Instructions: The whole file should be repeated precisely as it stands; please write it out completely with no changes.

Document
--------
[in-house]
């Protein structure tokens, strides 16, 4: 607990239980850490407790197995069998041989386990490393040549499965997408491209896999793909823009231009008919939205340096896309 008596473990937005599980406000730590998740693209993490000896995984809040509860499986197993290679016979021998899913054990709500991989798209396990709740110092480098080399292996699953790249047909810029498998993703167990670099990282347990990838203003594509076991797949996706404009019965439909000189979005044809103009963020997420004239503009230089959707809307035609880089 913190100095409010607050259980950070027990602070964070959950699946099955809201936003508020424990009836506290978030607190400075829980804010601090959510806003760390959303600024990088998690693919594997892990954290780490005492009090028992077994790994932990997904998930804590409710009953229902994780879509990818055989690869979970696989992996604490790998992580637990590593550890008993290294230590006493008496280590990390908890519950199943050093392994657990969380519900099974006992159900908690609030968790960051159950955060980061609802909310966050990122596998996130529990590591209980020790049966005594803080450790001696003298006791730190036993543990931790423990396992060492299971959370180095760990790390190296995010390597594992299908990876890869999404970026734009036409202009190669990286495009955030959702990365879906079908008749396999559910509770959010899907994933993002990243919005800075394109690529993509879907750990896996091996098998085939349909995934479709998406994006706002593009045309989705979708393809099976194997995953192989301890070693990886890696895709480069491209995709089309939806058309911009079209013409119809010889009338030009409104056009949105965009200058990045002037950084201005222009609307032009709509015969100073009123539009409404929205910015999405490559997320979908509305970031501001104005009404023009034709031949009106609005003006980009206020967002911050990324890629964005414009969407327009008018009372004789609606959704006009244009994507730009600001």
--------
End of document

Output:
[in-house]
């Protein structure tokens, strides 16, 4: 607990239980850490407790197995069998041989386990490393040549499965997408491209896999793909823009231009008919939205340096896309 008596473990937005599980406000730590998740693209993490000896995984809040509860499986197993290679016979021998899913054990709500991989798209396990709740110092480098080399292996699953790249047909810029498998993703167990670099990282347990990838203003594509076991797949996706404009019965439909000189979005044809103009963020997420004239503009230089959707809307035609880089 913190100095409010607050259980950070027990602070964070959950699946099955809201936003508020424990009836506290978030607190400075829980804010601090959510806003760390959303600024990088998690693919594997892990954290780490005492009090028992077994790994932990997904998930804590409710009953229902994780879509990818055989690869979970696989992996604490790998992580637990590593550890008993290294230590006493008496280590990390908890519950199943050093392994657990969380519900099974006992159900908690609030968790960051159950955060980061609802909310966050990122596998996130529990590591209980020790049966005594803080450790001696003298006791730190036993543990931790423990396992060492299971959370180095760990790390190296995010390597594992299908990876890869999404970026734009036409202009190669990286495009955030959702990365879906079908008749396999559910509770959010899907994933993002990243919005800075394109690529993509879907750990896996091996098998085939349909995934479709998406994006706002593009045309989705979708393809099976194997995953192989301890070693990886890696895709480069491209995709089309939806058309911009079209013409119809010889009338030009409104056009949105965009200058990045002037950084201005222009609307032009709509015969100073009123539009409404929205910015999405490559997320979908509305970031501001104005009404023009034709031949009106609005003006980009206020967002911050990324890629964005414009969407327009008018009372004789609606959704006009244009994507730009600001």